New North Side MATC Campus Needed?
Investors who purchased old Sears building on North Ave. are pursuing idea.
When nearly 100 Lindsay Heights residents gathered recently to discuss commercial redevelopment in their community, it became clear early on what many of them want in the area: access to a high-quality grocery store, recreational venues for youth, and a school that offers vocational and trade classes for adults.
City officials, economic development leaders and community investors met with residents at Running Rebels, 1300 W. Fond du Lac Ave., for the annual “report to community” meeting organized by Walnut Way Conservation Corp.
The meeting featured a suggested blueprint for redevelopment with colorful images and drawings presented by the UWM School of Architecture and Urban Planning Campus Design Solutions team. The sketches were designed to give residents an idea of possible commercial developments including trendy restaurants and nightlife entertainment venues, a fitness center and health care clinic.
Jacqueline Ward, North Avenue/Fond du Lac Marketplace Business Improvement District (BID) manager, urged investors at the meeting to join community efforts to work collaboratively with the city to bring attention and resources to Lindsay Heights.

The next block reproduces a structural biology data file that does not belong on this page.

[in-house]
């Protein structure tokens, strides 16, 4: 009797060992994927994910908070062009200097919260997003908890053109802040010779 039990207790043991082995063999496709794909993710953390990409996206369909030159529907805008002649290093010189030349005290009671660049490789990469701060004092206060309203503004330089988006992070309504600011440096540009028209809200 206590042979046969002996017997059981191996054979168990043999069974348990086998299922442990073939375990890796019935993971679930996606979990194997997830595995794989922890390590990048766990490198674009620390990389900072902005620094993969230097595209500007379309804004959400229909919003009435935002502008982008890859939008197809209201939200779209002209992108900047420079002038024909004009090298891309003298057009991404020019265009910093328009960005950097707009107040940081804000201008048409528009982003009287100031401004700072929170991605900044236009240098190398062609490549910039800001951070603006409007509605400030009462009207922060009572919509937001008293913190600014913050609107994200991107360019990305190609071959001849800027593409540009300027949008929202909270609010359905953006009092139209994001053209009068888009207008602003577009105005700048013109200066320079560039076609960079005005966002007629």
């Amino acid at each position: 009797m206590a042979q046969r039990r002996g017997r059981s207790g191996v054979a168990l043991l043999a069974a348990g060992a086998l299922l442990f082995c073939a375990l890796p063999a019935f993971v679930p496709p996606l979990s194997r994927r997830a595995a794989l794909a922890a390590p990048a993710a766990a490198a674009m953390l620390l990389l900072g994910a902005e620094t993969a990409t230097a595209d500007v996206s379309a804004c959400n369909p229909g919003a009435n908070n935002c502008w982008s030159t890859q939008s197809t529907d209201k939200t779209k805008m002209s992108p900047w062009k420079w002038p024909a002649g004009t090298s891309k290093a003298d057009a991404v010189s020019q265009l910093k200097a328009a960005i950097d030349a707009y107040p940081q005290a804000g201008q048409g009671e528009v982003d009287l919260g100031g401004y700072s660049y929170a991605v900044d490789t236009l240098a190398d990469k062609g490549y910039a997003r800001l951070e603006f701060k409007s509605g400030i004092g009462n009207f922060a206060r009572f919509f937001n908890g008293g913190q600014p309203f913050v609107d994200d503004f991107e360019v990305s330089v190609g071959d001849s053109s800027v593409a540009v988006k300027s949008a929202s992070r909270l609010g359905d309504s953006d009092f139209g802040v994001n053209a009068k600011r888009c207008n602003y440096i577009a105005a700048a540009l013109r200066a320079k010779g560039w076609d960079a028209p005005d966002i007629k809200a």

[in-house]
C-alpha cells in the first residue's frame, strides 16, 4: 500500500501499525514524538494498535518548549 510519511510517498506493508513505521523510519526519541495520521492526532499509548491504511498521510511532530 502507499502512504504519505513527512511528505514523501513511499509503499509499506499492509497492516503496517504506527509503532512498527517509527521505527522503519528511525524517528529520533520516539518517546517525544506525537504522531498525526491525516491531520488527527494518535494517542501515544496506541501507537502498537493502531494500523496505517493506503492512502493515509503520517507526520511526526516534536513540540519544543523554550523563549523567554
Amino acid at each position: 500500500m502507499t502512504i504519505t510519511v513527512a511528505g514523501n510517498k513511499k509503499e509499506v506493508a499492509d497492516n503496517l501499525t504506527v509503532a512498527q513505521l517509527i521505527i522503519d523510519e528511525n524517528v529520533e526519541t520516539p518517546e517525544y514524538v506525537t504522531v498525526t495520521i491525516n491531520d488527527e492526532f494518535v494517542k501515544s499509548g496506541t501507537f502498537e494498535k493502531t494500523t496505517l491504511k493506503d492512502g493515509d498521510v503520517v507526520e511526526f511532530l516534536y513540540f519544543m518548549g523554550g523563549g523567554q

“This particular neighborhood has been disinvested in for well over three decades,” said Ward, who led the discussion. “It’s time to turn that around and revitalize this area. The commercial corridor on North Avenue and Fond du Lac is right off the freeway and is a prime location for many businesses.”
Local investors Lenny Chu and Stephen Green purchased the Sears, Roebuck & Co. building, now known as the Milwaukee Mall, on 21st Street and Fond du Lac Avenue. They came to the meeting to share their ideas on commercial space in the area, including a plan to convert the building into an MATC campus.
Since Chu and Green purchased the property in February, they have been approached by developers to turn the building into affordable housing or assisted living apartments, but the businessmen have a different vision for the space.
“You can build apartments anywhere,” said Green. “Today, over half the people who go to MATC come from the North Side. They shouldn’t have to leave their neighborhoods just to travel all the way downtown or West Allis to take classes.”
Some people participating in the discussion urged local investors to consider bringing a new grocery store or supermarket to the area, while others talked about the need for youth to have places to gather after school and on weekends.
“I grew up with a movie theater and a skating rink in my neighborhood,” one woman told the group. “That was over 40 years ago, but where do kids go nowadays? We need to bring those social activities back to our neighborhoods.”
According to Ward, the meeting was the first step in the redevelopment process for Lindsay Heights. “This neighborhood is worth the investment, and we want the people who live here to be involved in the rebuilding plans every step of the way.”